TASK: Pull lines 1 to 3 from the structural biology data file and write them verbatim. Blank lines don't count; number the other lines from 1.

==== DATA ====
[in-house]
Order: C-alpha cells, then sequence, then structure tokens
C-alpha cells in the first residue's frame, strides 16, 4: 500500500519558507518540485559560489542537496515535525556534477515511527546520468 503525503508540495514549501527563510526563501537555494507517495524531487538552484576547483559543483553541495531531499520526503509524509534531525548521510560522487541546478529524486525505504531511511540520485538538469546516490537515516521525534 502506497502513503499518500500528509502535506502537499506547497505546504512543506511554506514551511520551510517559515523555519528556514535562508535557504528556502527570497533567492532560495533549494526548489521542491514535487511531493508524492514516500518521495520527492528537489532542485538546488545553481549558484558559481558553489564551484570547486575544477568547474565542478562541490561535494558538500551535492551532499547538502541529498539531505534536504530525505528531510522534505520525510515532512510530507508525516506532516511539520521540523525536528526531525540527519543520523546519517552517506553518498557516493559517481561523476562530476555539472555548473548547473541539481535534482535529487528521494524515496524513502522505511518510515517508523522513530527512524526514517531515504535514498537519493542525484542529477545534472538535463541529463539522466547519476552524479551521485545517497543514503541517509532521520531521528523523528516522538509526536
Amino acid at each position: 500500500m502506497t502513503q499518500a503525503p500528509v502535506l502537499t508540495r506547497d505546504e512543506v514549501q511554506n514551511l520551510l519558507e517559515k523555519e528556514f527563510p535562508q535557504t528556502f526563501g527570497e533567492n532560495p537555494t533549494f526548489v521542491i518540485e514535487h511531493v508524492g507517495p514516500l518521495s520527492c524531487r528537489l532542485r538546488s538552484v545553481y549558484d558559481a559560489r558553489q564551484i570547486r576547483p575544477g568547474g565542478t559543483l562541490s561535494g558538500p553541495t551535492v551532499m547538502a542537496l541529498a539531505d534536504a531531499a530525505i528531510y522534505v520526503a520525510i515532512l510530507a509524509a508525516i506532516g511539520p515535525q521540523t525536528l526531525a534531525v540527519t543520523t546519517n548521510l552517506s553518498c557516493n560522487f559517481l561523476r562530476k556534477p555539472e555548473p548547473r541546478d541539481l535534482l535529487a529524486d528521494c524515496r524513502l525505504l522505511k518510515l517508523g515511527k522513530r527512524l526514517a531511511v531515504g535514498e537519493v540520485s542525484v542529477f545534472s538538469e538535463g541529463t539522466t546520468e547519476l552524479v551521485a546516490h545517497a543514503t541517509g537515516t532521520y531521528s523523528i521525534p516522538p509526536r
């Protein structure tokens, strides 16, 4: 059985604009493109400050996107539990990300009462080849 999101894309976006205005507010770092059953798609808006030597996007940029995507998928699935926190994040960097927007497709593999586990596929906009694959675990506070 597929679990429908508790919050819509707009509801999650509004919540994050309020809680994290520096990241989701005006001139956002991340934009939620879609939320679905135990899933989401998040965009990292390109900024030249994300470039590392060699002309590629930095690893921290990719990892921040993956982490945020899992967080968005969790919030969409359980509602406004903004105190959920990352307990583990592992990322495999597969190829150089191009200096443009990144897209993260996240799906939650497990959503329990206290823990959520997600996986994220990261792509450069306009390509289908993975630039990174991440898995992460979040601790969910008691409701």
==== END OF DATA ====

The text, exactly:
[in-house]
Order: C-alpha cells, then sequence, then structure tokens
C-alpha cells in the first residue's frame, strides 16, 4: 500500500519558507518540485559560489542537496515535525556534477515511527546520468 503525503508540495514549501527563510526563501537555494507517495524531487538552484576547483559543483553541495531531499520526503509524509534531525548521510560522487541546478529524486525505504531511511540520485538538469546516490537515516521525534 502506497502513503499518500500528509502535506502537499506547497505546504512543506511554506514551511520551510517559515523555519528556514535562508535557504528556502527570497533567492532560495533549494526548489521542491514535487511531493508524492514516500518521495520527492528537489532542485538546488545553481549558484558559481558553489564551484570547486575544477568547474565542478562541490561535494558538500551535492551532499547538502541529498539531505534536504530525505528531510522534505520525510515532512510530507508525516506532516511539520521540523525536528526531525540527519543520523546519517552517506553518498557516493559517481561523476562530476555539472555548473548547473541539481535534482535529487528521494524515496524513502522505511518510515517508523522513530527512524526514517531515504535514498537519493542525484542529477545534472538535463541529463539522466547519476552524479551521485545517497543514503541517509532521520531521528523523528516522538509526536